Mo’ money, Mo’ conditions

3 minute read

At one time Canada’s healthcare system was the envy of the world. A publicly funded system that provided everyone with equal and timely access to healthcare now seems like a blast from the past. The pandemic highlighted, and in some cases accelerated, the cracks in Canada’s healthcare system.

Prime Minister Trudeau publicly committed to addressing the healthcare crisis, and last week he met with all thirteen of Canada’s Premiers to strike a deal. Following their meeting, it was announced that the federal government will provide $196.1 billion over 10 years to provinces and territories, including $46.2 billion in new funding. 

The new funding includes a number of elements, including a $17-billion increase to the annual Canada Health Transfer over five years and $25 billion in new money for 10-year bilateral deals that would be negotiated individually with each province and territory. 

Provincial Reactions 

Unsurprisingly, the reaction from the provinces was mixed. Ottawa’s relationship with the provinces can be as cold as a winter night in Saskatchewan, and Premier Scott Moe’s reaction to the healthcare funding only put more ice on the relationship. It is unclear if healthcare will be the issue that thaws the chilly federal-provincial dynamic. 

Despite an awkward handshake with the Prime Minister, Premier Danielle Smith will take time to consider the deal, while standing in solidarity with Saskatchewan to protect the personal health information of Albertans from being shared with the federal government. 

Ontario Premier Doug Ford was singing a slightly different tune, noting that he felt a deal was very close for Canada’s most populous province. The sticking point? Timeline. Ford would like to see more money over a longer duration of time, believing the plan needs to extend beyond 10 years to help with long-term planning. While his government is not keen on the federal conditions tied to the deal, Ford understands the importance of getting a deal done and finding solutions to a healthcare system he promised to fix in the past two elections.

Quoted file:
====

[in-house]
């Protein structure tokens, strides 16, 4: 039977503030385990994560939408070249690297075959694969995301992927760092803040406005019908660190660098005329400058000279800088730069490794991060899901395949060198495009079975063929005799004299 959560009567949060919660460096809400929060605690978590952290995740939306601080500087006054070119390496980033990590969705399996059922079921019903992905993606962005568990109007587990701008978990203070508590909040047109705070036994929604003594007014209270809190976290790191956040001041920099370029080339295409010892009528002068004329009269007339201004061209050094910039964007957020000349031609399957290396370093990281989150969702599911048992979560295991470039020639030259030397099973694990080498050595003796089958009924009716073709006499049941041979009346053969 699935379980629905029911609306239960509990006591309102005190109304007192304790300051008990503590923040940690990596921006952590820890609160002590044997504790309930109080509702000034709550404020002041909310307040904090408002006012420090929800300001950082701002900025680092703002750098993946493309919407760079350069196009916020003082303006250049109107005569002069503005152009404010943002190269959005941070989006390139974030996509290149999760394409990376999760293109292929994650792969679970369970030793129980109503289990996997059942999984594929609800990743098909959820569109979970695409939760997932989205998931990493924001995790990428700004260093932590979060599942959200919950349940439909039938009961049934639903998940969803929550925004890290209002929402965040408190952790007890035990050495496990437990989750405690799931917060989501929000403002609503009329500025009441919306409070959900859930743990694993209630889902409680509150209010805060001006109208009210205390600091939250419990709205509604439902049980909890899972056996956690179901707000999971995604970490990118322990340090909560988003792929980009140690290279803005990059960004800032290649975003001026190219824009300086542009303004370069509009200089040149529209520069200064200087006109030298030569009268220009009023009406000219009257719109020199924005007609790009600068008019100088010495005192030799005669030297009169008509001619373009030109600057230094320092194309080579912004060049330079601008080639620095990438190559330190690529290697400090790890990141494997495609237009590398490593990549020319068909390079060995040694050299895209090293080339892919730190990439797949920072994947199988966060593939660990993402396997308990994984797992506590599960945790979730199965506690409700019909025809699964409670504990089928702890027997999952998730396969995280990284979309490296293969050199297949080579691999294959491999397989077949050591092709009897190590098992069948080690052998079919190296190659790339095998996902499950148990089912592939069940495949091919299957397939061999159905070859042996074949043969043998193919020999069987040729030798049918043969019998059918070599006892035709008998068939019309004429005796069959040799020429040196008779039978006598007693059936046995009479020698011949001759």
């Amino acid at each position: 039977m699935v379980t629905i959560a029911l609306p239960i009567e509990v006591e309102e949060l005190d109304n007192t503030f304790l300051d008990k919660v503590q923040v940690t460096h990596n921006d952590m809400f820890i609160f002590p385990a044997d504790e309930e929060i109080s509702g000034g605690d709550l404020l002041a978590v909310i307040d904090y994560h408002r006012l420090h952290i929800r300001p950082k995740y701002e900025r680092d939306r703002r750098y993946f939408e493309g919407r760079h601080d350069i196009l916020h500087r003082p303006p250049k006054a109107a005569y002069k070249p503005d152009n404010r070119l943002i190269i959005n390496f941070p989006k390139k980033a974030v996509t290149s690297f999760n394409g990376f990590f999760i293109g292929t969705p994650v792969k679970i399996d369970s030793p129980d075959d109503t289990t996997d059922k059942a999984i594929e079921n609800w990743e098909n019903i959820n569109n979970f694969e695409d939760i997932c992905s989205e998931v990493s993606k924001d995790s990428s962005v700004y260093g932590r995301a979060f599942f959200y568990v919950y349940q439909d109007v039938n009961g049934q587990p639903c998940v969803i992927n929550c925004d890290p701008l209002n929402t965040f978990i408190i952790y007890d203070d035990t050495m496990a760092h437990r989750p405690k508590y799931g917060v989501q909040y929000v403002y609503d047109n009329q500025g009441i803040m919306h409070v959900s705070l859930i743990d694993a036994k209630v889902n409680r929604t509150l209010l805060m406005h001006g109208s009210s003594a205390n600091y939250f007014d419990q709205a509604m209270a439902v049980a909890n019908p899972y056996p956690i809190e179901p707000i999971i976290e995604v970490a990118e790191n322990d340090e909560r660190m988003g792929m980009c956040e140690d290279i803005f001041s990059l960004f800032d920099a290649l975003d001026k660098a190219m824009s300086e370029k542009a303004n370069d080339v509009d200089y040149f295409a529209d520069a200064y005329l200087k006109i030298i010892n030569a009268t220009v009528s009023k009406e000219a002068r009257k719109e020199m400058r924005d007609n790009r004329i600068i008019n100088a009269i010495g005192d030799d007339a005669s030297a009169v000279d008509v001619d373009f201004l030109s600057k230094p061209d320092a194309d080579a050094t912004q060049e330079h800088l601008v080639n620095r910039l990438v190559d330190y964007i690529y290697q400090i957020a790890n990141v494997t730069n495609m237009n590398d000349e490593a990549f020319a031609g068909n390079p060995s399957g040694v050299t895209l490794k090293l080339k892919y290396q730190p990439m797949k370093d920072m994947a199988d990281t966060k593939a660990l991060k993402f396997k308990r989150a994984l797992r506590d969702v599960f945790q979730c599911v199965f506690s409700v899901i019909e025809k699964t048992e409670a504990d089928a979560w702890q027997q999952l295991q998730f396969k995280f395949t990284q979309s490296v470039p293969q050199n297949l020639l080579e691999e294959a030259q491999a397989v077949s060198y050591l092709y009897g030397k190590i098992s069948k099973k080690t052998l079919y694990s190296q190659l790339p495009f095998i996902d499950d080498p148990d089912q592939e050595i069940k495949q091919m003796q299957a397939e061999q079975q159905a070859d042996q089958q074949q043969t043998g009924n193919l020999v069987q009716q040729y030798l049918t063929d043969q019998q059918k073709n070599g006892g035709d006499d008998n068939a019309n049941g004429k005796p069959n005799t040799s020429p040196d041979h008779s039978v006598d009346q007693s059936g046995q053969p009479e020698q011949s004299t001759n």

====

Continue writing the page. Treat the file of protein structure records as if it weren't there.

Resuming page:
For as much as Ontario doesn’t like conditions on healthcare dollars, Quebec dislikes them even more. Premier Francois Legault was one of the first provincial leaders to criticize the federal government, saying Ottawa was in no position to tell the province how to spend money on their healthcare system and balked at the conditions, noting that Quebec will not accept any strings that do not fit into his government’s plan for healthcare. However – that doesn’t mean a deal is off the table. Expect to see both sides give a little before inking a healthcare agreement that suits la belle provence.

Despite some mixed signals from Canada’s two largest provinces, it is clear that the federal and provincial governments are taking the right steps to address underlying issues and challenges, in order to reform the healthcare system. Beyond solving a national crisis, Ottawa is extending an olive branch to the provinces, and it is one that both sides recognize is a necessary, though imperfect, arrangement.. This extension of goodwill is well timed ahead of what will be more challenging negotiations around equalization payments between the federal and provincial governments, later this year.

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